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Announcing Perl-Critic-0.14

by jthalhammer (Friar)
on Jan 30, 2006 at 05:45 UTC ( #526387=perlnews: print w/ replies, xml ) Need Help??

First, I want to thank everyone who responded to my request for comments on Perl::Critic. Based on your invaluable feedback, we've made a number of signficant enhancements:

  • Several Monks suggested that Perl::Critic should focus on only the most offensive or risky coding practices, or else it might seem too alarming and annoying. So we've assigned severity levels to all the "Policy" modules. By default, Perl::Critic only complains about high-severity issues. Of course, you may not agree with our severity designations, so you can override them to suit your own tastes. And by increasing the severity threshold over time, you can gradually whip your legacy code into shape.
  • We've also added a dozen new "Policy" modules. Most of these come from Conway's "Perl Best Practices." But we've also taken a few ideas from B::Lint. So I think Perl::Critic is starting to demonstrate its capacity to support a range of alternate stylistic views.
  • This node about a use stricter pragma inspired me to create the criticism module to accompany Perl::Critic. At first I thought it was mostly a joke, but I'm beginning to think that criticism has real merit.

So once again, I welcome any ideas, comments, or complaints. The lastest version of Perl::Critic is on CPAN now. Thanks, and 'Gung Hay Fat Choy!'

-Jeff

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Re: Announcing Perl-Critic-0.14
by ghenry (Vicar) on Jan 30, 2006 at 09:06 UTC

    This fixes a bug I hit when installing Perl-Critic, which was actually down to PPI. Great!

    I would recommmend that Perl-Critic be in beginners toolkits too, as it's very nice to just run this over your code and see if you may have done anything stupid.

    It's so nice to see module authors working together with regard to releases, just look at the PPI changes for evidence.

    I love the Perl community.
    Gavin.

    Walking the road to enlightenment... I found a penguin and a camel on the way.....
    Fancy a yourname@perl.me.uk? Just ask!!!
Re: Announcing Perl-Critic-0.14
by simon.proctor (Vicar) on Jan 30, 2006 at 09:55 UTC

    A product I use quite a lot is FxCop for .NET. Ignoring the fact that it is for .NET it has some quite nice features.

    One feature I like especially (hence my comment here) is that each rule can point to the FxCop website with a discussion on the guideline and a code example that:

    • Breaks the rule
    • Shows the fix

    Perhaps this is something that could be added? Certainly links to perlfaq where relevant. I realise you are citing the PBP book and point people at the pages in there but why not extend it a little more? It may help newer programmers who may not have the book or have the book to hand. It would also allow you to add more rules that are not necessarily from PBP but from other sources of knowledge such as this site.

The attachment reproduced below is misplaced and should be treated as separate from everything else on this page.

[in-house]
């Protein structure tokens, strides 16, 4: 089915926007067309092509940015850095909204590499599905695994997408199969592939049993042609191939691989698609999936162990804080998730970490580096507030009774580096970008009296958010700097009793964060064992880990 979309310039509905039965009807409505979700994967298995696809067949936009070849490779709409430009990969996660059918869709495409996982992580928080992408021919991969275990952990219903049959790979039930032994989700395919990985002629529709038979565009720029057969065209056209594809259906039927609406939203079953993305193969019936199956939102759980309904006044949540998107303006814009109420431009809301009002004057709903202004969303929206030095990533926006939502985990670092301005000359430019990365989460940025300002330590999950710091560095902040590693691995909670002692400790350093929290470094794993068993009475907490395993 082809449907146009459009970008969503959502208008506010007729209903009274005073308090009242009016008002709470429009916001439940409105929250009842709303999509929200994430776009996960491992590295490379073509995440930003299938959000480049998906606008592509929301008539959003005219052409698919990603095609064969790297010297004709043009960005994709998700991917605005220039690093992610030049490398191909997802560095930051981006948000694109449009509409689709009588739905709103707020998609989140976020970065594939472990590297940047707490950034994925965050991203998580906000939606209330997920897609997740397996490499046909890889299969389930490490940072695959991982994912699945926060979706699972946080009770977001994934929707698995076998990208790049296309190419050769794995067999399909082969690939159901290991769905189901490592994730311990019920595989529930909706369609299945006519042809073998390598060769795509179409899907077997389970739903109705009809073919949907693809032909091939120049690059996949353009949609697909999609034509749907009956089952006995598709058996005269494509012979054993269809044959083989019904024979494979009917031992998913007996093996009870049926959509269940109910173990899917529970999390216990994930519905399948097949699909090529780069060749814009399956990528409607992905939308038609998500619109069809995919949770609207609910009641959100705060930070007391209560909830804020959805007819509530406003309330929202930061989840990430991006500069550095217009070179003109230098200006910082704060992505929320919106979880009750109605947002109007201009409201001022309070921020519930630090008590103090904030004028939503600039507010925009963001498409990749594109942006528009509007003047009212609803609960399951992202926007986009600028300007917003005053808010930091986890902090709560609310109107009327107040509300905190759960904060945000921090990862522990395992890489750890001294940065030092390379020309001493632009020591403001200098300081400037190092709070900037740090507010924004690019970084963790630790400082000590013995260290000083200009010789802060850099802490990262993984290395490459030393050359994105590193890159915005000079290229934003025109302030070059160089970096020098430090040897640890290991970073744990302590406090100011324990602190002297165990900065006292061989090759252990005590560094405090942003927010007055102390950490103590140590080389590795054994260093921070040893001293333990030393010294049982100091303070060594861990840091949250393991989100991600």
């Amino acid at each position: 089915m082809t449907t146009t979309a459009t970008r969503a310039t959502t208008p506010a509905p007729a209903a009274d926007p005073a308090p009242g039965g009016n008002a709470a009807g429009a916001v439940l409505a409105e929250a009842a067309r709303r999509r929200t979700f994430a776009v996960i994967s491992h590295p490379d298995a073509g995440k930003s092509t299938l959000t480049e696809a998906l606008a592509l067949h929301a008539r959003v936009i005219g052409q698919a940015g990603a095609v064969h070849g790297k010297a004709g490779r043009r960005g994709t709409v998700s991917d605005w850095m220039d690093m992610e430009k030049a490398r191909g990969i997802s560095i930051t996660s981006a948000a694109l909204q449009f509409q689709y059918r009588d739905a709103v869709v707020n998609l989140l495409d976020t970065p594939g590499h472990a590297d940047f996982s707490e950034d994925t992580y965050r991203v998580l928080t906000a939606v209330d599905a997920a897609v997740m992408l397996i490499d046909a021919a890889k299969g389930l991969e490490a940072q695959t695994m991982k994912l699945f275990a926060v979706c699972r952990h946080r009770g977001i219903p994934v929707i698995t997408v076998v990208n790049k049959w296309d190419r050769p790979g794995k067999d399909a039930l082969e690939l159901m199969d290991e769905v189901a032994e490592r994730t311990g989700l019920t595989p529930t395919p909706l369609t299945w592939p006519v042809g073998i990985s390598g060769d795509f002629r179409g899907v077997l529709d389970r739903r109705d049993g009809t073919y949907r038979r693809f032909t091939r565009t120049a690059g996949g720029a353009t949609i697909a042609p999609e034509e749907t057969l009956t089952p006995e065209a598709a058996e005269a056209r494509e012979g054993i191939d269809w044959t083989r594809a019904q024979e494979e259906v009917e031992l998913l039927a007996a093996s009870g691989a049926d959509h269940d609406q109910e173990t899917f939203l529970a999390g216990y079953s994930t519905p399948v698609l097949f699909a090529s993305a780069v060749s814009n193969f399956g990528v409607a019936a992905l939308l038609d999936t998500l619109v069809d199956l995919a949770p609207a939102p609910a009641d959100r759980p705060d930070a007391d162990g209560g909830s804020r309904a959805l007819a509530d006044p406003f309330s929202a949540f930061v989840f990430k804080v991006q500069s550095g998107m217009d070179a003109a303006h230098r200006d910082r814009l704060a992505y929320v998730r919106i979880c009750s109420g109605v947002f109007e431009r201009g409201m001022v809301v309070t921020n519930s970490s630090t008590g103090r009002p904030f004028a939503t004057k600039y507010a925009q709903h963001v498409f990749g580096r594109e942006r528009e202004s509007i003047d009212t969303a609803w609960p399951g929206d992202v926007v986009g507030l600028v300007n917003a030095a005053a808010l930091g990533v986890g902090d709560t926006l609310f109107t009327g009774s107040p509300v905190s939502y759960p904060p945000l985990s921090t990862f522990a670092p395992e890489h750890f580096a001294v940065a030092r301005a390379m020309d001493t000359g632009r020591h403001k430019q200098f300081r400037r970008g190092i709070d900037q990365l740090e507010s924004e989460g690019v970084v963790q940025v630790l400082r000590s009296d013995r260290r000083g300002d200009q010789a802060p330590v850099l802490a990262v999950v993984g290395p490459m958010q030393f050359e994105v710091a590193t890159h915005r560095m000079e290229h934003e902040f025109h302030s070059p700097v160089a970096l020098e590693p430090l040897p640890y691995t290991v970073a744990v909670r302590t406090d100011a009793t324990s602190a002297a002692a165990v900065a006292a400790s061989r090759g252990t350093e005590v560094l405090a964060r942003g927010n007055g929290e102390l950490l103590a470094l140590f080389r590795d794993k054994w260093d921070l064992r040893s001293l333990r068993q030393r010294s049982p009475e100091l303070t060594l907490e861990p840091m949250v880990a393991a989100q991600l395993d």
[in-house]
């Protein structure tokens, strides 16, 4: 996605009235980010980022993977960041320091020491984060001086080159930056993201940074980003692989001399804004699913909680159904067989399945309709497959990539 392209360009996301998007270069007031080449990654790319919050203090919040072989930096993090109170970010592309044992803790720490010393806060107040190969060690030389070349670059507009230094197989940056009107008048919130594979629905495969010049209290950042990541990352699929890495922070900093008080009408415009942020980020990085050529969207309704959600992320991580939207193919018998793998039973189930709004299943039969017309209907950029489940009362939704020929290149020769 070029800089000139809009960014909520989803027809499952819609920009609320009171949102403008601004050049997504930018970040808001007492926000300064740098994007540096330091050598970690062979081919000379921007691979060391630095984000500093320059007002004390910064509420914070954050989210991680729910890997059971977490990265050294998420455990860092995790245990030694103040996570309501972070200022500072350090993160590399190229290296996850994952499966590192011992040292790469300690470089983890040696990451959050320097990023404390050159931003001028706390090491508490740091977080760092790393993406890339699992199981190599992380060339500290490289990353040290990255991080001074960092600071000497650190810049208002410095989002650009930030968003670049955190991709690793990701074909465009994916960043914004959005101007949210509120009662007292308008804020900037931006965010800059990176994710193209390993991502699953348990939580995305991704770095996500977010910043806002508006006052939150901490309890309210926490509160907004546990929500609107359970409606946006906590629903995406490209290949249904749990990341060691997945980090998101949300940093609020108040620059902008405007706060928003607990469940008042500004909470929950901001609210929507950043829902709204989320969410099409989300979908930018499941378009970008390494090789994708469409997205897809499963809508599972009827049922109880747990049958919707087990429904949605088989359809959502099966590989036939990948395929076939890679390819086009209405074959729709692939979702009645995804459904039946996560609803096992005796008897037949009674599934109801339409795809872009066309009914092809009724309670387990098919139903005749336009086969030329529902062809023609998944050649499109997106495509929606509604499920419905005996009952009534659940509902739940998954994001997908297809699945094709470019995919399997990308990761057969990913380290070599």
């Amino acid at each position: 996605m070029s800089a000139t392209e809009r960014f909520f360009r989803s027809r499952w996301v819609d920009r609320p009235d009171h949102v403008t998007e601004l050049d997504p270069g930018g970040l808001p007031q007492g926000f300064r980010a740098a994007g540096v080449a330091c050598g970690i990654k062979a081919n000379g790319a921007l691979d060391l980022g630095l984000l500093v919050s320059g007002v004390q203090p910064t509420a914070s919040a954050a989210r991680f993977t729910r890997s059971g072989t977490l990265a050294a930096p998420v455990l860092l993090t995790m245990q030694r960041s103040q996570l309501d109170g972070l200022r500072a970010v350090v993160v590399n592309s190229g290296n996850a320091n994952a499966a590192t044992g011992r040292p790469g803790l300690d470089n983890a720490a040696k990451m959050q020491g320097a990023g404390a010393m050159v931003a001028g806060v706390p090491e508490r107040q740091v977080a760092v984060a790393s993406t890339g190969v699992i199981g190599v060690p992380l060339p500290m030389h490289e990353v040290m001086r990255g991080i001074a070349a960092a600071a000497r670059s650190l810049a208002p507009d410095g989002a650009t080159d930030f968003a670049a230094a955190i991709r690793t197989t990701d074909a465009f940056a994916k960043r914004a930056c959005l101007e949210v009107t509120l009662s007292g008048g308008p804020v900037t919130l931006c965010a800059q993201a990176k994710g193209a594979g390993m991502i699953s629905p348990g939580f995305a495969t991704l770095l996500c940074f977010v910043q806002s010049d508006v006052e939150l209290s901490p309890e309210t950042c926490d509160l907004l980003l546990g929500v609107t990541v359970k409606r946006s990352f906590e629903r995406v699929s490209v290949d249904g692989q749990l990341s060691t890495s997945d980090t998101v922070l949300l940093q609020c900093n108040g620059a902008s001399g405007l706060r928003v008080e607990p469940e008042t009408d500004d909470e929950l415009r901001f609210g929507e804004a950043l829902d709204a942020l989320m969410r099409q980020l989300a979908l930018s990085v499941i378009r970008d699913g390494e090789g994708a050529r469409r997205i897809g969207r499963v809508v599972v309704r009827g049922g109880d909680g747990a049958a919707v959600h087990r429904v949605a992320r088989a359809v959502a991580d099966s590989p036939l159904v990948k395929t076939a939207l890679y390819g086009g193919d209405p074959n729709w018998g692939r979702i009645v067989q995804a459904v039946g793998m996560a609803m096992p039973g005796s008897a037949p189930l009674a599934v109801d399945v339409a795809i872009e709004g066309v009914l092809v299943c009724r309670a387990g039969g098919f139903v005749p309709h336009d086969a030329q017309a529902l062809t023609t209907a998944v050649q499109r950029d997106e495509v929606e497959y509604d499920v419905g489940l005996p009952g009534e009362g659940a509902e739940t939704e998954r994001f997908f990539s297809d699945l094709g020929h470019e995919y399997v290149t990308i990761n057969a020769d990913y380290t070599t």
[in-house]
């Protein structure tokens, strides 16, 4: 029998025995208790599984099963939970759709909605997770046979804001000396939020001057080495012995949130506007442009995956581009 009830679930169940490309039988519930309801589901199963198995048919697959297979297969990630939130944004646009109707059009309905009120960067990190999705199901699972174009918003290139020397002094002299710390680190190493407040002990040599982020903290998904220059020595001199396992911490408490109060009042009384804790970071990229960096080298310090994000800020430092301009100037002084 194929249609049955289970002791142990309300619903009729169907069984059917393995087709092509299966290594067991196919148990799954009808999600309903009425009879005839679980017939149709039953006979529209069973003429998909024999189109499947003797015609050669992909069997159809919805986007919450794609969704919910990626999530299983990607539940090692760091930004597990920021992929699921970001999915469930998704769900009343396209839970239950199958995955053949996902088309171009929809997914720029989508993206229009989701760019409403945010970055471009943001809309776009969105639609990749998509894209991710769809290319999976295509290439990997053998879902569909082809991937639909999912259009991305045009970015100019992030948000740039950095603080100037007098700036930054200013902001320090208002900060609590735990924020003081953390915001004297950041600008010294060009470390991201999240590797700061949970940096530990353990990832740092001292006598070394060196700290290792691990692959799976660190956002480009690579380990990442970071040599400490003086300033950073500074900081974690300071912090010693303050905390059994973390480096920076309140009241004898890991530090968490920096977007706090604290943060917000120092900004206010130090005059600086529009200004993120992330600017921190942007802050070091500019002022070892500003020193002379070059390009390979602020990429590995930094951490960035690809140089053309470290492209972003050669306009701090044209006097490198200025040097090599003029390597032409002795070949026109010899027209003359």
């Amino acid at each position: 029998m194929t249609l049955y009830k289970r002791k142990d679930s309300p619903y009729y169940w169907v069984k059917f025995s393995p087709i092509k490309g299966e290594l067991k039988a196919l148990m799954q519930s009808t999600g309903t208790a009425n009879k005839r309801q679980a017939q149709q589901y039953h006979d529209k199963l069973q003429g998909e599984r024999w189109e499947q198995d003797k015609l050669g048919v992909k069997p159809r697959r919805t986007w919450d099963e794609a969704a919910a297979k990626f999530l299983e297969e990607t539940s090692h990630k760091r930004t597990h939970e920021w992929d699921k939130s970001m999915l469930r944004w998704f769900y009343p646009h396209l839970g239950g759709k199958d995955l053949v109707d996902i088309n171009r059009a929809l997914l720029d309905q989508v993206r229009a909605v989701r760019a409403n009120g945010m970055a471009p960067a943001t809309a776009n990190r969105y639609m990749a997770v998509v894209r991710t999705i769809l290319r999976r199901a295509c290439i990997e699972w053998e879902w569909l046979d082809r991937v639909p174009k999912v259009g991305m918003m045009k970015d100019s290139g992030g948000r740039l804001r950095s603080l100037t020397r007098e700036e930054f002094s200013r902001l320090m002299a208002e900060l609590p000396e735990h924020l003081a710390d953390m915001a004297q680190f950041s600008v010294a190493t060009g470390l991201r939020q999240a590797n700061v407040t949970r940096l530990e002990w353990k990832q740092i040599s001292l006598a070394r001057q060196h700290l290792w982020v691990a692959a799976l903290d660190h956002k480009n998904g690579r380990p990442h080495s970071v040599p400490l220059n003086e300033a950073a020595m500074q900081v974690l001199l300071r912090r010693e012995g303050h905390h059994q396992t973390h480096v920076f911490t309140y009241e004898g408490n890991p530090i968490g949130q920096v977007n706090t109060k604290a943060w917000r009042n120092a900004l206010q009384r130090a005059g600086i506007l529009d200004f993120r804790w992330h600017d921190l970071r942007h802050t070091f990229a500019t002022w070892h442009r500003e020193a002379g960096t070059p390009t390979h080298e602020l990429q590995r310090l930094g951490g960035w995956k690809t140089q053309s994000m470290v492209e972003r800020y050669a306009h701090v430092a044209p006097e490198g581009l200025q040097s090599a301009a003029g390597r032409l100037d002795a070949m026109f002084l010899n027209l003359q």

Just a thought :)

      That's a great idea! I'm planning to support links to the Safari pages for PBP. Adding links to perlfaq or perlstyle should be doable too. In the meantime, you can get more information from perlcritic by using the "--verbose" option. For example...
        perlcritic --verbose=9 MyModule
      
      ...will add a complete discussion of the policy (including examples) to each violation. These are just pulled from the POD of the appropriate Perl::Critic::Policy subclass. You can also customize the output format to your liking. See the "--verbose" option in the perlcritic docs for more details.

      Thanks again for the suggestion!

      -Jeff
Re: Announcing Perl-Critic-0.14
by perrin (Chancellor) on Jan 30, 2006 at 16:12 UTC
    Can you make it catch this coding mistake?
    my $foo = 1 if $bar;
    I've been bitten by that before, and never want it to happen again.
      Please forgive my ignorance, but what's wrong with it? $foo ends up as 1 when $bar is true and is undefined when $bar is false. Just as I expect it to be. (Active Perl 5.8.7)
      use warnings; use strict; my $t_bar = 1; my $t_foo = 1 if $t_bar; my $f_bar = 0; my $f_foo = 1 if $f_bar; print "true $t_foo false $f_foo"; #->true 1 false #->Use of uninitialized value in concatenation (.) or string ...


      holli, /regexed monk/
        Please forgive my ignorance, but what's wrong with it? $foo ends up as 1 when $bar is true and is undefined when $bar is false. Just as I expect it to be. (Active Perl 5.8.7)
        Wrong. This piece of code is one of the weird things in perl, in this case, something that is sometimes used as a dirty trick, to create a static variable.
        #!/usr/bin/perl -lw print $]; for (1 .. 5) { my $i = 123 if $bar; print ++$i; }
        Result:
        Name "main::bar" used only once: possible typo at test.pl line 4. 5.008003 1 2 3 4 5
      We just added that. It will be available in version 0.15 which should be released by the end of March. Thanks for the great suggestion.

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